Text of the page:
Skip to main content
February 01, 2024

What promises will AI deliver to Wealth Management in 2024?

Roger Portnoy


Reading time: 5 min


I thought for my first AI piece for this new year, I would try to provide some insight and perspective on the potential impact that is likely to emerge in 2024. Of course, the impact the industry will actually experience will be heavily skewed toward the capabilities and resources that the largest organizations will bring to bear, but given the absolute objective of Microsoft, Salesforce, and others to deploy co-pilot and commercial support solutions to both the enterprise and SME segments, my expectation is that direct and embedded usage will be significantly higher.

Having perused some of the broader aspects of the AI co-pilot and virtual assistance space, it will be in these two areas that the largest impact will be seen. I believe in the past year organizations spent a lot of time getting to grips with the core data management challenges that need to first be addressed to leverage AI, esp. in relation to value extraction from unstructured content sets like email and the vast array of knowledge repositories, and thus, what we will start to see this year, especially from those who have already built the required classifiers, data extraction capabilities, and the computer vision techniques to properly understand document structure, will be a new set of tools that can potentially transform, if supported by the proper behavioural queues, and nudges, not only the efficiency of financial and investment advisors, but more importantly their productivity.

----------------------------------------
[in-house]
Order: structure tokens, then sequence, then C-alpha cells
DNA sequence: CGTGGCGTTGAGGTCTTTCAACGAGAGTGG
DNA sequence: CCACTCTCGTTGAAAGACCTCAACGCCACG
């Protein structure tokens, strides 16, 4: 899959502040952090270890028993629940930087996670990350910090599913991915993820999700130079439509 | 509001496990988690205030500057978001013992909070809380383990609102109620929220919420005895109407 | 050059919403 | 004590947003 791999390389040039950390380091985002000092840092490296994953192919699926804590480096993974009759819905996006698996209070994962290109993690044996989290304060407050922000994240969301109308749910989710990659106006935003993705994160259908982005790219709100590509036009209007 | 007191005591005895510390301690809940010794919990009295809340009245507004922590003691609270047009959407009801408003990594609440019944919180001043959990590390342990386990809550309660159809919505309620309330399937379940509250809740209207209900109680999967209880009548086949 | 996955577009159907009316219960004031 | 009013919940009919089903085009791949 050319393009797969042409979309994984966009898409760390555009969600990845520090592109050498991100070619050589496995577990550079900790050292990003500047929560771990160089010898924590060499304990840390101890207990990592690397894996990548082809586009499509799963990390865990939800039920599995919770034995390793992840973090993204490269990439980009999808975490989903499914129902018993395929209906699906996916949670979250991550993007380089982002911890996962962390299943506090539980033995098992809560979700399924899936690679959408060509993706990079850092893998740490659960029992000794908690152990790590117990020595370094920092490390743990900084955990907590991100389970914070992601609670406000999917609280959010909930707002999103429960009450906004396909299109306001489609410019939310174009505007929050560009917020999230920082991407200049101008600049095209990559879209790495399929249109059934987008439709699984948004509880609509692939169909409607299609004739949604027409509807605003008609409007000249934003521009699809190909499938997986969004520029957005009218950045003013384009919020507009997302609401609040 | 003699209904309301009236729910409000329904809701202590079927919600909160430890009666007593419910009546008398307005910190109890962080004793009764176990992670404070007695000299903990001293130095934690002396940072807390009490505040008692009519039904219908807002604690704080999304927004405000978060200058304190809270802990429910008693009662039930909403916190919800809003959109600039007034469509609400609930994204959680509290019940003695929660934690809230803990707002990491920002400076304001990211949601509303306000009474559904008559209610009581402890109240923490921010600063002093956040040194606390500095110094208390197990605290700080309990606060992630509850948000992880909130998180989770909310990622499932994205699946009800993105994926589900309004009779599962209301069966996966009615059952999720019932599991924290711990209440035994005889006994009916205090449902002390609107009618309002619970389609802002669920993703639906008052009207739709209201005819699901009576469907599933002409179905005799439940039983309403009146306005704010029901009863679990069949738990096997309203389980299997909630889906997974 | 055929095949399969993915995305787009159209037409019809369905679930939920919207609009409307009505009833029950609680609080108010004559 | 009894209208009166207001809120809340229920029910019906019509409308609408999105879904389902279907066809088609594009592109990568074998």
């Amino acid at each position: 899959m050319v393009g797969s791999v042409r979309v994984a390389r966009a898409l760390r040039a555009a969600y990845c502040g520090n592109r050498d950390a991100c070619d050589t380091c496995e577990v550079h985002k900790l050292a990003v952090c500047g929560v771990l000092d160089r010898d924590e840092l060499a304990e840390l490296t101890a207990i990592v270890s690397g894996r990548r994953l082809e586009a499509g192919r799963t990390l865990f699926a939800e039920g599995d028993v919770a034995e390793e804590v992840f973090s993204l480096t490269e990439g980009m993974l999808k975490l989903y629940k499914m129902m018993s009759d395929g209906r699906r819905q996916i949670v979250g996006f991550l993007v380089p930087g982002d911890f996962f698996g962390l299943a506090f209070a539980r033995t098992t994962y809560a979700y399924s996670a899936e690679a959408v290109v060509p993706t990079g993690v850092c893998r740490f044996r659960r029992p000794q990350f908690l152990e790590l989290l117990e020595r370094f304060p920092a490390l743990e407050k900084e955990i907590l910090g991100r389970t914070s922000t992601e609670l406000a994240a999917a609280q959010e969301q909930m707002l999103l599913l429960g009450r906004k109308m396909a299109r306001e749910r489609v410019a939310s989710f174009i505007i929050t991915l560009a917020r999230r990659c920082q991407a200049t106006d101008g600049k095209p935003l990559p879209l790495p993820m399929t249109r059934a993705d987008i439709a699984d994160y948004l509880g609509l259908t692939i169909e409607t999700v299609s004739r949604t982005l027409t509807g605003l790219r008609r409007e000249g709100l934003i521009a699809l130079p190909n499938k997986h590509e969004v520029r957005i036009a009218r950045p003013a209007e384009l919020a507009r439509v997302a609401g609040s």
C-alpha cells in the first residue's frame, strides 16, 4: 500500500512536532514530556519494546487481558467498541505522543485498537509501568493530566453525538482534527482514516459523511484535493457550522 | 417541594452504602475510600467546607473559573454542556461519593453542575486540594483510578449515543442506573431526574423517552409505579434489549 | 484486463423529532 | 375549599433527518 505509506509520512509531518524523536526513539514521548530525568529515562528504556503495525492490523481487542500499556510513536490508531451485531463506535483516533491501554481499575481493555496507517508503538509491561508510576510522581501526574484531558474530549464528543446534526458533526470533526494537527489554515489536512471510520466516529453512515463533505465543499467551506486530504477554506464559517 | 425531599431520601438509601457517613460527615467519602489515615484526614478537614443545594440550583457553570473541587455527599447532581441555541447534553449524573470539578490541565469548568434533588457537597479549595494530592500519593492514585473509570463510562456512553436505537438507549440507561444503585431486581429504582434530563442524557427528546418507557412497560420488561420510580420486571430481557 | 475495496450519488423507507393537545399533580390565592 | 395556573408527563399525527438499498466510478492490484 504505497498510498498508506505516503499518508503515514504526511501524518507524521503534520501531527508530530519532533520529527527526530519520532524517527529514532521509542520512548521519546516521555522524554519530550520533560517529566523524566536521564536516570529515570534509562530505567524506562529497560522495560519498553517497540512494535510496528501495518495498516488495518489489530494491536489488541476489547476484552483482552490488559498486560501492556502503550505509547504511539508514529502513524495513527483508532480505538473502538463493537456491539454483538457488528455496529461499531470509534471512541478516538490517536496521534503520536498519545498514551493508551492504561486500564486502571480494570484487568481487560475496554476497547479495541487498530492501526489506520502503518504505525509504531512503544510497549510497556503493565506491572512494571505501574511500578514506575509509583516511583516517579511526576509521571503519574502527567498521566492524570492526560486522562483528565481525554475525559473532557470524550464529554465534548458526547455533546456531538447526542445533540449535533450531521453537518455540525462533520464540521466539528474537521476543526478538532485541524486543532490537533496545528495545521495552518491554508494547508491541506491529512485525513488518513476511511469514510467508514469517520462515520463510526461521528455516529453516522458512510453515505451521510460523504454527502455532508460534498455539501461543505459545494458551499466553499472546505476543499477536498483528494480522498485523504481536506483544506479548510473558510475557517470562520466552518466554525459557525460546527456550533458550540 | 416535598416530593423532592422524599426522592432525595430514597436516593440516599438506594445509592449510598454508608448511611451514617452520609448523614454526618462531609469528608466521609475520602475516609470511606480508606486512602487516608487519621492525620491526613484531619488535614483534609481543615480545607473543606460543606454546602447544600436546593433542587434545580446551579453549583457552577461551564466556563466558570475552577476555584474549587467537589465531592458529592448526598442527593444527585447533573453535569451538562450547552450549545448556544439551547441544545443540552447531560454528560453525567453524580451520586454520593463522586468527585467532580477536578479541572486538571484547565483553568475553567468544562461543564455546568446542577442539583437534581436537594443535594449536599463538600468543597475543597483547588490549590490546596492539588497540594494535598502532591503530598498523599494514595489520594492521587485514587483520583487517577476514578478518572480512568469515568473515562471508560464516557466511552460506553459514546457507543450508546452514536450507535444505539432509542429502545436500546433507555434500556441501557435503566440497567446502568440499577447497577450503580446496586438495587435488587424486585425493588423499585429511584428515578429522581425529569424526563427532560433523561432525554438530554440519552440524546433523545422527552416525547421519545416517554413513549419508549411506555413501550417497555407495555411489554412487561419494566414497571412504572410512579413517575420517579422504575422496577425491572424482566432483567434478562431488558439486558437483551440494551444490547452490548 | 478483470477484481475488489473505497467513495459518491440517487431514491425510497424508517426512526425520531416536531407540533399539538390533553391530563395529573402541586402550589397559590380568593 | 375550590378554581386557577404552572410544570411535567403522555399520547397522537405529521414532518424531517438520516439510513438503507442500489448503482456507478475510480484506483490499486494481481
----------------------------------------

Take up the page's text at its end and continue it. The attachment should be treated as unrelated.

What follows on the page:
In particular, I am growing optimistic that 2024 could prove to be year that many advisors finally see their lives as data, account, and transactional administrators undergo a significant decline clearing the way for not only better qualified and timely advisory and decision support services, but also an opportunity for firms to significantly boost their abilities to grow their practice through both more client on-boarding, as well as a broader planning and investment capability.

In the world that I witnessed before AI, delivering these benefits was somewhat accomplished when firms were able to build unified digital workflows across different areas of their value chain to support frictionless collaboration, but success in this endeavour proved elusive because it often required too much change management, as well as too much reliance on middleware systems to facilitate the correct translation of data between disparate systems, and business logic.

My intuition and early experience is that the way that co-pilot and VA approaches using natural language techniques are evolving are going to offer a far superior way to not only support the unification necessary, but will additionally be far more able to properly leverage all of the resources that firms have at their disposal to identify tasks, create activities and initiate the most optimal approach toward orchestrating the individual and collaborative routines needed to achieve the right client outcomes.

The early missteps that LLM providers made, and the caution that is now prevalent when it comes to hallucinations, fake information, and the implications for “wrong action” will probably not fully go away this year, but from what I am seeing in terms of the ability to new AI tools to transcribe, translate, summarize, infer, and distil, it is quite clear that if advisors properly incorporate these capabilities to leverage all their different forms of communications that we will see